Weekly Report – February 9, 2015

Invest in and Maintain a World Class Transportation System 

Los Angeles World Airports (LAWA): Global investors continue to look for opportunities to privately manage large public assets such as mid-size airports in the United States. They see numerous possibilities to secure a great return on their investment because passenger and commercial air travel are increasing and metropolitan regions in the U.S. are having difficulty in building or expanding airports and runways. The Ontario International Airport (OIA) which resides about 60 miles east of LAX is owned and operated by LAWA and it has been in the sites of private investors for a number of years. But they have to wait in line as the City of Ontario wants to wrestle control and management of the OIA from LAWA. Ontario officials have long argued that L.A. has a conflict of interest because it has its own airport, LAX, which needs to increase flights and passengers traffic to fund billions of dollars in improvements at the airport. This led to a lawsuit filed by the city of Ontario in June 2013, claiming that LAWA and its Board of Airport Commissioners had intentionally allowed flights and passengers at OIA to slip after 2007, with travelers at OIA falling 43 percent, from 7.2 million to 3.9 million in 2013. LAWA has discussed selling OIA but both parties cannot reach an agreement on a sale price. LAWA wants around $400 million for OIA and Ontario officials want to pay considerably less. Ontario officials believe they can better align the interests of airline tenants, travelers, employees and businesses in the Inland Empire that are dependent on the airport as its primary economic engine. Ontario officials have stated in the past that they are willing to examine whether a private company should manage Ontario airport only after the facility is placed under the City’s direct control. Midway Airport in Chicago is one example of the difficulty of privatizing the management of public assets. Both Mayors Daley and Emanuel attempted to attract multiple bidders to manage the airport but the economic downturn in 2007 and limited bidders in 2013 scuttled the initiative. I am involved in facilitating a conversation between a large fund and regional leaders to help advance the OIA discussion.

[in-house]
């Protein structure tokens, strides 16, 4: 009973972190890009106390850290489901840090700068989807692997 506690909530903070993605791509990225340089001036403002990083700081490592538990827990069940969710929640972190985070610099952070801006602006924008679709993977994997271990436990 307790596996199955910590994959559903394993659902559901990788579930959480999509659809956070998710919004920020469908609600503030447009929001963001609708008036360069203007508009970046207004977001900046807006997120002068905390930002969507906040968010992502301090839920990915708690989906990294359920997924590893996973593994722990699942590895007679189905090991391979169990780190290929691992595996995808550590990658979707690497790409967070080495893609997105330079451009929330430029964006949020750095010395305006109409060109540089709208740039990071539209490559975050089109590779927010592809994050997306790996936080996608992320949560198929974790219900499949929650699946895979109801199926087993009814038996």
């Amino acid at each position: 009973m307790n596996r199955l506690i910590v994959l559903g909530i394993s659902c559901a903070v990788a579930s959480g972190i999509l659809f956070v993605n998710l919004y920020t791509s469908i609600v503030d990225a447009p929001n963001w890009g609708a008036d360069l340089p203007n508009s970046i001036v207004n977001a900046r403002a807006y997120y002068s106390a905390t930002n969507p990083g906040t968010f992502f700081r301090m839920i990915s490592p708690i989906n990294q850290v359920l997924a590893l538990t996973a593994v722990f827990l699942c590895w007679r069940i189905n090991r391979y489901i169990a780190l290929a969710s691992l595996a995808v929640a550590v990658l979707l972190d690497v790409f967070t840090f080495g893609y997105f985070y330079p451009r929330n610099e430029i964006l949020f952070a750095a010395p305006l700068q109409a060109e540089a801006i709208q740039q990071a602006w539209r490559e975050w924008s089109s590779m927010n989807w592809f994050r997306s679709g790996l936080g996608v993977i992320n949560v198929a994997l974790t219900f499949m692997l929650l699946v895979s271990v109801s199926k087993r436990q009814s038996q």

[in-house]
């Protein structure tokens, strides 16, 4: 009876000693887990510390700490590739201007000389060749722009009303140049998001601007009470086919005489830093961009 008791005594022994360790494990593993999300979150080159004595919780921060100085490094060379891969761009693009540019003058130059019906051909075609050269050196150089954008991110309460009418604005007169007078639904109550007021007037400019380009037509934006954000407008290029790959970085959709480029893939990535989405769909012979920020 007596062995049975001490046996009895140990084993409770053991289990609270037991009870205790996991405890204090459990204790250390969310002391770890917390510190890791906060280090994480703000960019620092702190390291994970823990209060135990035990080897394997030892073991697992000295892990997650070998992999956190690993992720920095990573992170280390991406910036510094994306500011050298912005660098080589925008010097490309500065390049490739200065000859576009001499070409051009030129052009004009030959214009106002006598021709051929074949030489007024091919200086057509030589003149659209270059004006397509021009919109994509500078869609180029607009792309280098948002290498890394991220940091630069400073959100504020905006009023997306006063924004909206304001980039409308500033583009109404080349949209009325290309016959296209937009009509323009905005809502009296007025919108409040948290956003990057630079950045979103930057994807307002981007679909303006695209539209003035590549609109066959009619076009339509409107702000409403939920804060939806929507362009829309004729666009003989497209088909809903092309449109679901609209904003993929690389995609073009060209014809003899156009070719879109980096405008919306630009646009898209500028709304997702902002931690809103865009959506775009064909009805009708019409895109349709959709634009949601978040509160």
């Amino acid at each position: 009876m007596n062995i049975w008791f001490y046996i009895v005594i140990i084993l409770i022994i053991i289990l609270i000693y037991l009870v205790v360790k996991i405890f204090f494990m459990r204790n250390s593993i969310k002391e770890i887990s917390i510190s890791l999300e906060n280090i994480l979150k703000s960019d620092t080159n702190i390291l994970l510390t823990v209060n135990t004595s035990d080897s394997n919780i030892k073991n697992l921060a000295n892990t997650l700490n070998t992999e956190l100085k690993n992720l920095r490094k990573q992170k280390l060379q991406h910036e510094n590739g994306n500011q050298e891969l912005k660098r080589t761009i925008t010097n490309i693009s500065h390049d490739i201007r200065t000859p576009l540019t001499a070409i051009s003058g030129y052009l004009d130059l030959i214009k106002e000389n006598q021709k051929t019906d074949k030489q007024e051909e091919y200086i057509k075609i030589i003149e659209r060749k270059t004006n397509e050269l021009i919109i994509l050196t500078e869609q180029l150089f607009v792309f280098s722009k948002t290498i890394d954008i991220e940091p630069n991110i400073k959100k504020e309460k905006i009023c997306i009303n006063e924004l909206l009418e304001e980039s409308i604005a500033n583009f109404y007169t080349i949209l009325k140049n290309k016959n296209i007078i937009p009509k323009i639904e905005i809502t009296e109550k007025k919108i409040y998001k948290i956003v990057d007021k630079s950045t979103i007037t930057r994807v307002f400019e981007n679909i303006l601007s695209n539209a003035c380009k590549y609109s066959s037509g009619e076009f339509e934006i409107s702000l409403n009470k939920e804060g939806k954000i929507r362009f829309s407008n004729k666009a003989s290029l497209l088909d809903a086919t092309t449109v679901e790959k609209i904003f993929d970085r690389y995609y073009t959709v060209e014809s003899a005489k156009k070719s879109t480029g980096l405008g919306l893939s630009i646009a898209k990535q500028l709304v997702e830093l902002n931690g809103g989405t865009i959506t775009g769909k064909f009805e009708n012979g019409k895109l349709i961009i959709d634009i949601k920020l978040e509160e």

Ports of L.A. and L.B.: In light of the slow moving labor negotiations at the ports of L.A. and Long Beach and the negative economic impact this has brought on the region’s and state’s economy maybe it is time to elevate the recommendation of the L.A. 2020 Commission focusing on the idea to combine the operations of the ports of L.A. and Long Beach. Combining both Ports would make them the fifth busiest port facility in the world (busiest in the Western Hemisphere), and the first and second busiest container ports in the U.S., respectively. The goal of this effort should be to parlay each Port’s individual successes into a combined port that enhances their overall competitive position. The recommendation further suggests the creation of a joint port authority similar to the New York-New Jersey model where both cities have an equal say in future development of the two facilities. The recommendation also cited other examples, including the 2008 formation of Port Metro Vancouver and the decision in January by the ports of Seattle and Tacoma to share information about operations, facilities and rates. Supporters argue that maritime trade is about to get a lot more complex and competitive and the L.A. region should be competing with ports in other regions, not with each other. The share of the nation’s goods handled by the L.A. region has dropped more than five percentage points in the past 10 years negatively impacting our region’s tax revenues and jobs. That drop in market share alone is the size of the fifth biggest port in the country, Seattle-Tacoma, which accounts for more than 60,000 jobs and has in excess of $100 million in revenue.